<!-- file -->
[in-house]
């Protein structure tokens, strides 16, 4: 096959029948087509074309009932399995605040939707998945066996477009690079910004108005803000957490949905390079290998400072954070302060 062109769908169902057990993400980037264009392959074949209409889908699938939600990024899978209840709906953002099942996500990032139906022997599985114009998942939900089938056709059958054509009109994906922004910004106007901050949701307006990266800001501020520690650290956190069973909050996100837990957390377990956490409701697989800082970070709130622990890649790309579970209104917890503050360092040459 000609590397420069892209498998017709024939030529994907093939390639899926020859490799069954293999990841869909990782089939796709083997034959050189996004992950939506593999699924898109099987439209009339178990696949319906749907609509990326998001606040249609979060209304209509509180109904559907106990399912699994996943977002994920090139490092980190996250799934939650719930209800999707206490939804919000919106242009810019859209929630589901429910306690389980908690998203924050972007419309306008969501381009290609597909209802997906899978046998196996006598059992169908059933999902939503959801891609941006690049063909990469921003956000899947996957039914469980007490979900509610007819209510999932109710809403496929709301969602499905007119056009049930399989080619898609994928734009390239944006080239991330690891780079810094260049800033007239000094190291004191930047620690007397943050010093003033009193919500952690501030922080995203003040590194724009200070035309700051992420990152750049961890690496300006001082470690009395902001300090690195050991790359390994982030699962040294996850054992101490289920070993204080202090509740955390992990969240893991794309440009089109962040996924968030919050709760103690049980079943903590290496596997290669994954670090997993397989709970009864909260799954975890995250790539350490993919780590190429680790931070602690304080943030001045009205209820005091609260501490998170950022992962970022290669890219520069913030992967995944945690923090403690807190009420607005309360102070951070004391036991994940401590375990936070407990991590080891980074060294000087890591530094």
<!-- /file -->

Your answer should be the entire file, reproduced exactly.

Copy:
[in-house]
């Protein structure tokens, strides 16, 4: 096959029948087509074309009932399995605040939707998945066996477009690079910004108005803000957490949905390079290998400072954070302060 062109769908169902057990993400980037264009392959074949209409889908699938939600990024899978209840709906953002099942996500990032139906022997599985114009998942939900089938056709059958054509009109994906922004910004106007901050949701307006990266800001501020520690650290956190069973909050996100837990957390377990956490409701697989800082970070709130622990890649790309579970209104917890503050360092040459 000609590397420069892209498998017709024939030529994907093939390639899926020859490799069954293999990841869909990782089939796709083997034959050189996004992950939506593999699924898109099987439209009339178990696949319906749907609509990326998001606040249609979060209304209509509180109904559907106990399912699994996943977002994920090139490092980190996250799934939650719930209800999707206490939804919000919106242009810019859209929630589901429910306690389980908690998203924050972007419309306008969501381009290609597909209802997906899978046998196996006598059992169908059933999902939503959801891609941006690049063909990469921003956000899947996957039914469980007490979900509610007819209510999932109710809403496929709301969602499905007119056009049930399989080619898609994928734009390239944006080239991330690891780079810094260049800033007239000094190291004191930047620690007397943050010093003033009193919500952690501030922080995203003040590194724009200070035309700051992420990152750049961890690496300006001082470690009395902001300090690195050991790359390994982030699962040294996850054992101490289920070993204080202090509740955390992990969240893991794309440009089109962040996924968030919050709760103690049980079943903590290496596997290669994954670090997993397989709970009864909260799954975890995250790539350490993919780590190429680790931070602690304080943030001045009205209820005091609260501490998170950022992962970022290669890219520069913030992967995944945690923090403690807190009420607005309360102070951070004391036991994940401590375990936070407990991590080891980074060294000087890591530094």